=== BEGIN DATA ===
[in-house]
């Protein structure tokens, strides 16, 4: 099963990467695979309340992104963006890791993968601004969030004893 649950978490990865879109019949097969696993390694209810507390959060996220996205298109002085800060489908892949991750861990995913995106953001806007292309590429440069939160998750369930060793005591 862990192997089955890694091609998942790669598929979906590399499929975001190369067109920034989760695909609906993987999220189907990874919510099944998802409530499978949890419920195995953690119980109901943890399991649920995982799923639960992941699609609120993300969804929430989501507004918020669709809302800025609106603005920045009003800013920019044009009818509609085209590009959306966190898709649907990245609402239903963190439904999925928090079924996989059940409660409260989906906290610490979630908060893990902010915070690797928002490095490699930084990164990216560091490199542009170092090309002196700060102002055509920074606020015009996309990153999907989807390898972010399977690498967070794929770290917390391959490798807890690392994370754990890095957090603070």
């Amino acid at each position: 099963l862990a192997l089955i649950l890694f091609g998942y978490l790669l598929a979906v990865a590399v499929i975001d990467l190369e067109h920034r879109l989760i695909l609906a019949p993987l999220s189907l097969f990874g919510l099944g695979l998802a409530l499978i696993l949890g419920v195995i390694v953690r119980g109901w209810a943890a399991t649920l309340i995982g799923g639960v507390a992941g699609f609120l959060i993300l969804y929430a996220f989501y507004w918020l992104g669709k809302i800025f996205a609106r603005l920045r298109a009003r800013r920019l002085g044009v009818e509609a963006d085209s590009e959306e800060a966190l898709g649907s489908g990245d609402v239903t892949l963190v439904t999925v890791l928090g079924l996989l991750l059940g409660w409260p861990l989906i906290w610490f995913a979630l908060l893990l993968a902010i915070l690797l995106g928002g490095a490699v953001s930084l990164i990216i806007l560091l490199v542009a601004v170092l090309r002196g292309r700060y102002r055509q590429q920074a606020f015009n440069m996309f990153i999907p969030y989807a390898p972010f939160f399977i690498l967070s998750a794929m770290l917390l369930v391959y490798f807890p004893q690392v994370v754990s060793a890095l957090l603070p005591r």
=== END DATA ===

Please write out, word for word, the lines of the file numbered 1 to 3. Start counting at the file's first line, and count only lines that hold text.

[in-house]
């Protein structure tokens, strides 16, 4: 099963990467695979309340992104963006890791993968601004969030004893 649950978490990865879109019949097969696993390694209810507390959060996220996205298109002085800060489908892949991750861990995913995106953001806007292309590429440069939160998750369930060793005591 862990192997089955890694091609998942790669598929979906590399499929975001190369067109920034989760695909609906993987999220189907990874919510099944998802409530499978949890419920195995953690119980109901943890399991649920995982799923639960992941699609609120993300969804929430989501507004918020669709809302800025609106603005920045009003800013920019044009009818509609085209590009959306966190898709649907990245609402239903963190439904999925928090079924996989059940409660409260989906906290610490979630908060893990902010915070690797928002490095490699930084990164990216560091490199542009170092090309002196700060102002055509920074606020015009996309990153999907989807390898972010399977690498967070794929770290917390391959490798807890690392994370754990890095957090603070």
């Amino acid at each position: 099963l862990a192997l089955i649950l890694f091609g998942y978490l790669l598929a979906v990865a590399v499929i975001d990467l190369e067109h920034r879109l989760i695909l609906a019949p993987l999220s189907l097969f990874g919510l099944g695979l998802a409530l499978i696993l949890g419920v195995i390694v953690r119980g109901w209810a943890a399991t649920l309340i995982g799923g639960v507390a992941g699609f609120l959060i993300l969804y929430a996220f989501y507004w918020l992104g669709k809302i800025f996205a609106r603005l920045r298109a009003r800013r920019l002085g044009v009818e509609a963006d085209s590009e959306e800060a966190l898709g649907s489908g990245d609402v239903t892949l963190v439904t999925v890791l928090g079924l996989l991750l059940g409660w409260p861990l989906i906290w610490f995913a979630l908060l893990l993968a902010i915070l690797l995106g928002g490095a490699v953001s930084l990164i990216i806007l560091l490199v542009a601004v170092l090309r002196g292309r700060y102002r055509q590429q920074a606020f015009n440069m996309f990153i999907p969030y989807a390898p972010f939160f399977i690498l967070s998750a794929m770290l917390l369930v391959y490798f807890p004893q690392v994370v754990s060793a890095l957090l603070p005591r």